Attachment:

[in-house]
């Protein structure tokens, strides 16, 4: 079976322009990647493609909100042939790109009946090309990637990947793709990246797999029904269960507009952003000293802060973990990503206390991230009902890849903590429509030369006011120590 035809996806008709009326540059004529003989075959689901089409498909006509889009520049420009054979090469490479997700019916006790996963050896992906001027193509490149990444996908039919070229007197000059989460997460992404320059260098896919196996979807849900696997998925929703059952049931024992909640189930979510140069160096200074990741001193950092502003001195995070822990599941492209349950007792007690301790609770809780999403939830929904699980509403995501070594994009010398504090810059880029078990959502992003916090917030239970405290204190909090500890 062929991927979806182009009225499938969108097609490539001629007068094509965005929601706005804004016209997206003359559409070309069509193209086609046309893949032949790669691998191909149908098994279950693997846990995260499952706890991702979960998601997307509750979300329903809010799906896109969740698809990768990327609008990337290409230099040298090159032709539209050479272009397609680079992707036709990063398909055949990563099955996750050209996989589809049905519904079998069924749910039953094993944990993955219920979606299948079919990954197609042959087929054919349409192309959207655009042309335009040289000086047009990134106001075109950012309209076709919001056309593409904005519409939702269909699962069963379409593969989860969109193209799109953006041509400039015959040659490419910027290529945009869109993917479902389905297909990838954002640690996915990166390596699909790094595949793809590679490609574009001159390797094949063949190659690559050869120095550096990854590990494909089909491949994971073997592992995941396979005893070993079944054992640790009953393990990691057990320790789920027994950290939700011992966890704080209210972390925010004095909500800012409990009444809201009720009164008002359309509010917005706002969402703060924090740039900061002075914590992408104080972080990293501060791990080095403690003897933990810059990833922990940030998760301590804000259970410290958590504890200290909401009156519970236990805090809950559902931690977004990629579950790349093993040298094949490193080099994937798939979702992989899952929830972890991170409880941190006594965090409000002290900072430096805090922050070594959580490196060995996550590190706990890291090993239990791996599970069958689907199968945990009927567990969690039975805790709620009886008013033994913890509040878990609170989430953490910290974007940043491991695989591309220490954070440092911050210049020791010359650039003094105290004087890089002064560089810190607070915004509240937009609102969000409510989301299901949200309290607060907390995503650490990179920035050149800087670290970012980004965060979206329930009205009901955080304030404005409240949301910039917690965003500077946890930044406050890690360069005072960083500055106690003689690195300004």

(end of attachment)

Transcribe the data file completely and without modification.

[in-house]
């Protein structure tokens, strides 16, 4: 079976322009990647493609909100042939790109009946090309990637990947793709990246797999029904269960507009952003000293802060973990990503206390991230009902890849903590429509030369006011120590 035809996806008709009326540059004529003989075959689901089409498909006509889009520049420009054979090469490479997700019916006790996963050896992906001027193509490149990444996908039919070229007197000059989460997460992404320059260098896919196996979807849900696997998925929703059952049931024992909640189930979510140069160096200074990741001193950092502003001195995070822990599941492209349950007792007690301790609770809780999403939830929904699980509403995501070594994009010398504090810059880029078990959502992003916090917030239970405290204190909090500890 062929991927979806182009009225499938969108097609490539001629007068094509965005929601706005804004016209997206003359559409070309069509193209086609046309893949032949790669691998191909149908098994279950693997846990995260499952706890991702979960998601997307509750979300329903809010799906896109969740698809990768990327609008990337290409230099040298090159032709539209050479272009397609680079992707036709990063398909055949990563099955996750050209996989589809049905519904079998069924749910039953094993944990993955219920979606299948079919990954197609042959087929054919349409192309959207655009042309335009040289000086047009990134106001075109950012309209076709919001056309593409904005519409939702269909699962069963379409593969989860969109193209799109953006041509400039015959040659490419910027290529945009869109993917479902389905297909990838954002640690996915990166390596699909790094595949793809590679490609574009001159390797094949063949190659690559050869120095550096990854590990494909089909491949994971073997592992995941396979005893070993079944054992640790009953393990990691057990320790789920027994950290939700011992966890704080209210972390925010004095909500800012409990009444809201009720009164008002359309509010917005706002969402703060924090740039900061002075914590992408104080972080990293501060791990080095403690003897933990810059990833922990940030998760301590804000259970410290958590504890200290909401009156519970236990805090809950559902931690977004990629579950790349093993040298094949490193080099994937798939979702992989899952929830972890991170409880941190006594965090409000002290900072430096805090922050070594959580490196060995996550590190706990890291090993239990791996599970069958689907199968945990009927567990969690039975805790709620009886008013033994913890509040878990609170989430953490910290974007940043491991695989591309220490954070440092911050210049020791010359650039003094105290004087890089002064560089810190607070915004509240937009609102969000409510989301299901949200309290607060907390995503650490990179920035050149800087670290970012980004965060979206329930009205009901955080304030404005409240949301910039917690965003500077946890930044406050890690360069005072960083500055106690003689690195300004």